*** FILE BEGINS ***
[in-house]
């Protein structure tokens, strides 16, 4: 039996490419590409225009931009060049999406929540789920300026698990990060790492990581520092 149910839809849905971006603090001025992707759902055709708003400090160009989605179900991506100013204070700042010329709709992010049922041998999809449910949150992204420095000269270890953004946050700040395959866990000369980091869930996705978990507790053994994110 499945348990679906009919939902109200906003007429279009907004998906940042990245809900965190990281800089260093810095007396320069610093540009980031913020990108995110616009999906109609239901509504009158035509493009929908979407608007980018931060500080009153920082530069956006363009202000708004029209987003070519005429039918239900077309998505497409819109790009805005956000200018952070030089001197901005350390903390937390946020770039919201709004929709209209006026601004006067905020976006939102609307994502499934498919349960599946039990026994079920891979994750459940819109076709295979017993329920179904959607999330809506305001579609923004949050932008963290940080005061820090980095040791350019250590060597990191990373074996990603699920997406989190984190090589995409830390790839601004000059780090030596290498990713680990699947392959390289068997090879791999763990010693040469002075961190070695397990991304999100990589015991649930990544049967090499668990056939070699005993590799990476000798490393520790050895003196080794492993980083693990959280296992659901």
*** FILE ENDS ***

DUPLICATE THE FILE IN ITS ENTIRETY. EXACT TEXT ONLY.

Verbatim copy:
[in-house]
């Protein structure tokens, strides 16, 4: 039996490419590409225009931009060049999406929540789920300026698990990060790492990581520092 149910839809849905971006603090001025992707759902055709708003400090160009989605179900991506100013204070700042010329709709992010049922041998999809449910949150992204420095000269270890953004946050700040395959866990000369980091869930996705978990507790053994994110 499945348990679906009919939902109200906003007429279009907004998906940042990245809900965190990281800089260093810095007396320069610093540009980031913020990108995110616009999906109609239901509504009158035509493009929908979407608007980018931060500080009153920082530069956006363009202000708004029209987003070519005429039918239900077309998505497409819109790009805005956000200018952070030089001197901005350390903390937390946020770039919201709004929709209209006026601004006067905020976006939102609307994502499934498919349960599946039990026994079920891979994750459940819109076709295979017993329920179904959607999330809506305001579609923004949050932008963290940080005061820090980095040791350019250590060597990191990373074996990603699920997406989190984190090589995409830390790839601004000059780090030596290498990713680990699947392959390289068997090879791999763990010693040469002075961190070695397990991304999100990589015991649930990544049967090499668990056939070699005993590799990476000798490393520790050895003196080794492993980083693990959280296992659901």